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Marquette Wire

The student news site of Marquette University

Marquette Wire

The student news site of Marquette University

Marquette Wire

Coalition for Puerto Rican Debt Relief rallies in Westowne Square

Photo by Andrew Himmelberg
Students gather outside of the Alumni Memorial Union to pass a petition to support the Marquette Puerto Rican Coalition Debt relief.

The Marquette Coalition for Puerto Rican Debt Relief drew attention to the university’s role in the debt crisis in Puerto Rico during a rally Thursday in Westowne Square.

A group of students formed the group to raise awareness about Marquette’s alleged revenue gain from investments in Boston-based hedge fund group The Baupost Group, which owns nearly $1 billion in sales tax bonds of Puerto Rico’s debt. Marquette University allegedly gained more than $100,000 in revenue from investments in Baupost in fiscal year 2016.

The rally gathered approximately 30 people and included speeches from Puerto Rican students, students passionate about the cause, a Marquette University Student Government representative and two professors.

Michael McCarthy, an assistant professor in the College of Arts & Sciences, spoke at the rally.

In addition to the fact there is an incredible amount of poverty and suffering in Puerto Rico, the Puerto Rican government is in a current debt crisis,” McCarthy said.

Hannah Badeau and Sara Zaleta, both seniors in the College of Arts & Sciences, began the coalition. The students found the university’s 990-Tax form through GuideStar, which showed the university’s revenue gains. 

McCarthy closed his speech by asking the crowd, “So the question I want to pose is: Where are we going to stand on this issue?”

During the rally, organizers asked participants to sign a petition to support the coalition. The petition gained more than 50 signatures during the rally, Zaleta said.

Federico Fernandez, a sophomore in the College of Arts & Sciences, said he thought the rally went well.

“I would have liked more people to come out, but this is also our first public activity,” Fernandez said.

The main hope is that the rally increases the awareness of the issue and will get more students talking and get involved, McCarthy said.

McCarthy said the action could involve a university statement, or the release of information regarding the university’s investment decisions.

As of now, Zaleta said the university reached out to the coalition about meeting with the university’s financial department.

“We are definitely going to hold them accountable to that,” Zaleta said.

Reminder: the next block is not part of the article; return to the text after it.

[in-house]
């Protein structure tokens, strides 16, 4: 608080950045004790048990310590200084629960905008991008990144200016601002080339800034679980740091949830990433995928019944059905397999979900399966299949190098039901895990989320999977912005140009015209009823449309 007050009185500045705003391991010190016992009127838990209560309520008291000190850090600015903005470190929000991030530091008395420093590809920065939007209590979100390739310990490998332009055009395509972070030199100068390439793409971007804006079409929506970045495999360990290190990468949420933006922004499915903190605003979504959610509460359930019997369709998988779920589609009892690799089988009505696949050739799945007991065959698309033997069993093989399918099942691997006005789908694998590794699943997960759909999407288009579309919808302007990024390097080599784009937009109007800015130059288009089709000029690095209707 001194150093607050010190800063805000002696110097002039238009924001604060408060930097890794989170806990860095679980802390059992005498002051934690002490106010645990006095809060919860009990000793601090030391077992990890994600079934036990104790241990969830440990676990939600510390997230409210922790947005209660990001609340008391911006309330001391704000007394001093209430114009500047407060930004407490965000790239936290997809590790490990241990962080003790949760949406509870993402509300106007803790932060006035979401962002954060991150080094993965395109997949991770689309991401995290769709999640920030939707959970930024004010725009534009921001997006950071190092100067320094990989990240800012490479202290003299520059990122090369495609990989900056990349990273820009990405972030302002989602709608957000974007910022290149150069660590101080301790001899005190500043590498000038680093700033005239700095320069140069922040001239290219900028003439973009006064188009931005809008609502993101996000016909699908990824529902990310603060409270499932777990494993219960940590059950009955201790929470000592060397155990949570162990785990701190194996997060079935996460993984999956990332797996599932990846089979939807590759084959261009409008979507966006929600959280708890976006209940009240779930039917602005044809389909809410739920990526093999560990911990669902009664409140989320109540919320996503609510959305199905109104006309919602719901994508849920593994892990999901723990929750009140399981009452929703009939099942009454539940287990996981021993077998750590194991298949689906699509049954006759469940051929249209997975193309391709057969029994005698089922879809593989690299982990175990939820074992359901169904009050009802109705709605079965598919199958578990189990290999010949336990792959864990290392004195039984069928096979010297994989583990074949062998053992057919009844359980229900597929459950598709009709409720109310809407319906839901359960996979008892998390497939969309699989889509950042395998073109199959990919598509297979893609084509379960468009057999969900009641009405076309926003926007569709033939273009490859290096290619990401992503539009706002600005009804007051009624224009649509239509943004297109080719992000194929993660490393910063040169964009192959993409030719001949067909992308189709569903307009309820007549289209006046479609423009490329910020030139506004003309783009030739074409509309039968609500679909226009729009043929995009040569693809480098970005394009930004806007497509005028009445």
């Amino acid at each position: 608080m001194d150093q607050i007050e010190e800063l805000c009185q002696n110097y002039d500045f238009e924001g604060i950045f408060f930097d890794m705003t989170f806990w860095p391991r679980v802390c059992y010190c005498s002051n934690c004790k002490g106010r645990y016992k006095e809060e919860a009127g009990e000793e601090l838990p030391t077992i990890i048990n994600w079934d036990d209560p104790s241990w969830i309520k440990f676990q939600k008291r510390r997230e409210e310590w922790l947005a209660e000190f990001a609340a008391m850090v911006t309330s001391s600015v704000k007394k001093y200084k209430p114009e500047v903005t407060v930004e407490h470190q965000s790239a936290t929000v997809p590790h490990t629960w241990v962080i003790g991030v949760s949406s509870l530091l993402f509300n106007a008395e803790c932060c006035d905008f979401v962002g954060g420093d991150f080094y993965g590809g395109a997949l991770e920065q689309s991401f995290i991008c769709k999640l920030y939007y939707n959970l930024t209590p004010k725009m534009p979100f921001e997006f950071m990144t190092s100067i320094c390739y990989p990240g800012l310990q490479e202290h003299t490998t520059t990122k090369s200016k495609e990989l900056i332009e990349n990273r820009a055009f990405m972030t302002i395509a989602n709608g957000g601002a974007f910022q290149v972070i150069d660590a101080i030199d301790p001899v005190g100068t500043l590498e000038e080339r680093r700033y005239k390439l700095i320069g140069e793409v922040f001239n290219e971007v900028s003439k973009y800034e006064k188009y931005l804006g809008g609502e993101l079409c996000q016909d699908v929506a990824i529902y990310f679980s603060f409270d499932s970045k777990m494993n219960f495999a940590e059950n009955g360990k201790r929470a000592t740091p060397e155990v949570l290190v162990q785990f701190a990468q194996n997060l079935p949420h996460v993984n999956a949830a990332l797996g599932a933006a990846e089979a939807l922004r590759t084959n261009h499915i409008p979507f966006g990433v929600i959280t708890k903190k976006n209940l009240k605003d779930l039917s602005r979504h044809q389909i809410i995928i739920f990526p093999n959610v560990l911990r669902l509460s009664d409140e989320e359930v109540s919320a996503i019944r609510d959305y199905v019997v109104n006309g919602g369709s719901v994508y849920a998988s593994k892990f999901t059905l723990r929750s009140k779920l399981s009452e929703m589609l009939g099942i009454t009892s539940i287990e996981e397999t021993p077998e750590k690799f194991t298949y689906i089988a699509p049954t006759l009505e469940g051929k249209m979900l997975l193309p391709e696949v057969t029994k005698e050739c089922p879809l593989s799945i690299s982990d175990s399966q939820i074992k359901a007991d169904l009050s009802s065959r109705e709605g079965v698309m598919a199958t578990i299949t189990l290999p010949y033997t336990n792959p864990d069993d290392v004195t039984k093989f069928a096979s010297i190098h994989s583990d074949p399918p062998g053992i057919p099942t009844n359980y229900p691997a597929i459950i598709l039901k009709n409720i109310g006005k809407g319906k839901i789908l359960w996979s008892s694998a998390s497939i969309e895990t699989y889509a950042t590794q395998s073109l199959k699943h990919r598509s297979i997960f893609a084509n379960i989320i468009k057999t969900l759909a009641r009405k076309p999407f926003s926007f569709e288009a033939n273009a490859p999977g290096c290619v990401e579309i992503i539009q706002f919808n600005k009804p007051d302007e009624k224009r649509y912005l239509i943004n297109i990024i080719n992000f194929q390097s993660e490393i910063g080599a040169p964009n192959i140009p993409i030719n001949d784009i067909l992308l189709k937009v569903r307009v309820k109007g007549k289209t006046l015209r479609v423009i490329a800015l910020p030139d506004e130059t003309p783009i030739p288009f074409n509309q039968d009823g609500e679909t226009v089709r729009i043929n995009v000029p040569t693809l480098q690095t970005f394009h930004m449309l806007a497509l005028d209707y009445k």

Dan Brophy, a junior in the College of Arts & Sciences and legislative vice president of MUSG, said student government is helping elevate the voice of this movement, specifically to help students connect with university administration.

“Our executive board for MUSG is going to be signing a letter that essentially says, ‘Here’s what’s going on, here’s all the facts we collected and laid out, and what we would like you to do, (University) President (Michael) Lovell, is to adjust this matter officially with your team and essentially ensure that your staff is going to keep this dialogue open with the student group,'” Brophy said.

Brophy said the letter will be delivered with the petitions to University President Michael Lovell.

Initially, Fernandez said the university seems to be listening to issues the coalition brought up.

“The next immediate step is for the university to come up with an action plan in response to the issues the coalition brought up,” Fernandez said.” The eventual steps are definitely for Marquette to use its position as an investor to pressure Baupost in not enacting the austerity measures it does.” 

At the end of the rally, Zaleta urged the crowd to keep in mind this movement is only beginning and is ongoing.

We are going to use the power of our solidarity to keep on advocating for students here, and also for the people in Puerto Rico,” Zaleta said.

A Baupost spokesperson denied promoting austerity measures in Puerto Rico.

Fernandez added that even if Marquette students are not personally linked to Puerto Rico, the issue still affects everyone on campus.

“It’s still your tuition in the money being used for the endowment,” Fernandez said. “If you don’t want to be a student that benefits from the suffering of fellow students, then you should definitely get involved.”

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